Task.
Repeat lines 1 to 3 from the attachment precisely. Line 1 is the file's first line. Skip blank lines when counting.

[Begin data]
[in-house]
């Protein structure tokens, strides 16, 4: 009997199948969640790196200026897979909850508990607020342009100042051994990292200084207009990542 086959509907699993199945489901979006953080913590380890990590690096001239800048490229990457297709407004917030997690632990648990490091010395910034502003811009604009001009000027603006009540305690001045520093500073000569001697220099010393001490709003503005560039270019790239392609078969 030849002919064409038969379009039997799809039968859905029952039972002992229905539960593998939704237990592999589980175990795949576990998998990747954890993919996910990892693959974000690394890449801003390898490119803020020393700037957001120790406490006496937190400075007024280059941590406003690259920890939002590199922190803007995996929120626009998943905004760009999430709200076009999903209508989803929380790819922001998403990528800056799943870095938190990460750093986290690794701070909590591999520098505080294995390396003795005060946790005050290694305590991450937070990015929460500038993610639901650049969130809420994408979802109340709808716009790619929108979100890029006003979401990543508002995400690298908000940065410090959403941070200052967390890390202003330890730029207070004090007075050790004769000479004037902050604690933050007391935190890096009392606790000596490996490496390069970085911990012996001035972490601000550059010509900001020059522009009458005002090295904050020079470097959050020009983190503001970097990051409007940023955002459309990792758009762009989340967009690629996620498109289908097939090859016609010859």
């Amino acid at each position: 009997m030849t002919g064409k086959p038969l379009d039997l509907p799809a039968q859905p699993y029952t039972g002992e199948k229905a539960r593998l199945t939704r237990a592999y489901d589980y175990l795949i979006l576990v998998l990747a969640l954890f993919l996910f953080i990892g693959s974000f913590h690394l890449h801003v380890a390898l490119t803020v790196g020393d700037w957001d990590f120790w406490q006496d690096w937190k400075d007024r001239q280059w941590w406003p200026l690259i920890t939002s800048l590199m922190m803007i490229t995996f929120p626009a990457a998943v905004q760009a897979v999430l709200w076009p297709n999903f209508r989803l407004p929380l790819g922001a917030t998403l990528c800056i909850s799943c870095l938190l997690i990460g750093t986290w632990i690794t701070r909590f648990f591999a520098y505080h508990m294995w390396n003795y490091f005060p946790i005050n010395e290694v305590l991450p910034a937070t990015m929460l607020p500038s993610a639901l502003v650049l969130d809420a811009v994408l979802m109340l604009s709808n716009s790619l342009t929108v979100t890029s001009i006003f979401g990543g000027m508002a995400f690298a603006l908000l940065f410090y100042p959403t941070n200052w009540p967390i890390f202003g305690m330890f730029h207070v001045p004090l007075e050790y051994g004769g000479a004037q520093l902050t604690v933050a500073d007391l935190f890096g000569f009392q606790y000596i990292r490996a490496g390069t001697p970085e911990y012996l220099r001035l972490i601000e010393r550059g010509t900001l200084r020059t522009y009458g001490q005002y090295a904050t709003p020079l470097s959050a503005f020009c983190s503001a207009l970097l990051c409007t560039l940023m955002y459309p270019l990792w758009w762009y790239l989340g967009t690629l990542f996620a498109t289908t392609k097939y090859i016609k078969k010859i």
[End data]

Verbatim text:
[in-house]
């Protein structure tokens, strides 16, 4: 009997199948969640790196200026897979909850508990607020342009100042051994990292200084207009990542 086959509907699993199945489901979006953080913590380890990590690096001239800048490229990457297709407004917030997690632990648990490091010395910034502003811009604009001009000027603006009540305690001045520093500073000569001697220099010393001490709003503005560039270019790239392609078969 030849002919064409038969379009039997799809039968859905029952039972002992229905539960593998939704237990592999589980175990795949576990998998990747954890993919996910990892693959974000690394890449801003390898490119803020020393700037957001120790406490006496937190400075007024280059941590406003690259920890939002590199922190803007995996929120626009998943905004760009999430709200076009999903209508989803929380790819922001998403990528800056799943870095938190990460750093986290690794701070909590591999520098505080294995390396003795005060946790005050290694305590991450937070990015929460500038993610639901650049969130809420994408979802109340709808716009790619929108979100890029006003979401990543508002995400690298908000940065410090959403941070200052967390890390202003330890730029207070004090007075050790004769000479004037902050604690933050007391935190890096009392606790000596490996490496390069970085911990012996001035972490601000550059010509900001020059522009009458005002090295904050020079470097959050020009983190503001970097990051409007940023955002459309990792758009762009989340967009690629996620498109289908097939090859016609010859």
């Amino acid at each position: 009997m030849t002919g064409k086959p038969l379009d039997l509907p799809a039968q859905p699993y029952t039972g002992e199948k229905a539960r593998l199945t939704r237990a592999y489901d589980y175990l795949i979006l576990v998998l990747a969640l954890f993919l996910f953080i990892g693959s974000f913590h690394l890449h801003v380890a390898l490119t803020v790196g020393d700037w957001d990590f120790w406490q006496d690096w937190k400075d007024r001239q280059w941590w406003p200026l690259i920890t939002s800048l590199m922190m803007i490229t995996f929120p626009a990457a998943v905004q760009a897979v999430l709200w076009p297709n999903f209508r989803l407004p929380l790819g922001a917030t998403l990528c800056i909850s799943c870095l938190l997690i990460g750093t986290w632990i690794t701070r909590f648990f591999a520098y505080h508990m294995w390396n003795y490091f005060p946790i005050n010395e290694v305590l991450p910034a937070t990015m929460l607020p500038s993610a639901l502003v650049l969130d809420a811009v994408l979802m109340l604009s709808n716009s790619l342009t929108v979100t890029s001009i006003f979401g990543g000027m508002a995400f690298a603006l908000l940065f410090y100042p959403t941070n200052w009540p967390i890390f202003g305690m330890f730029h207070v001045p004090l007075e050790y051994g004769g000479a004037q520093l902050t604690v933050a500073d007391l935190f890096g000569f009392q606790y000596i990292r490996a490496g390069t001697p970085e911990y012996l220099r001035l972490i601000e010393r550059g010509t900001l200084r020059t522009y009458g001490q005002y090295a904050t709003p020079l470097s959050a503005f020009c983190s503001a207009l970097l990051c409007t560039l940023m955002y459309p270019l990792w758009w762009y790239l989340g967009t690629l990542f996620a498109t289908t392609k097939y090859i016609k078969k010859i």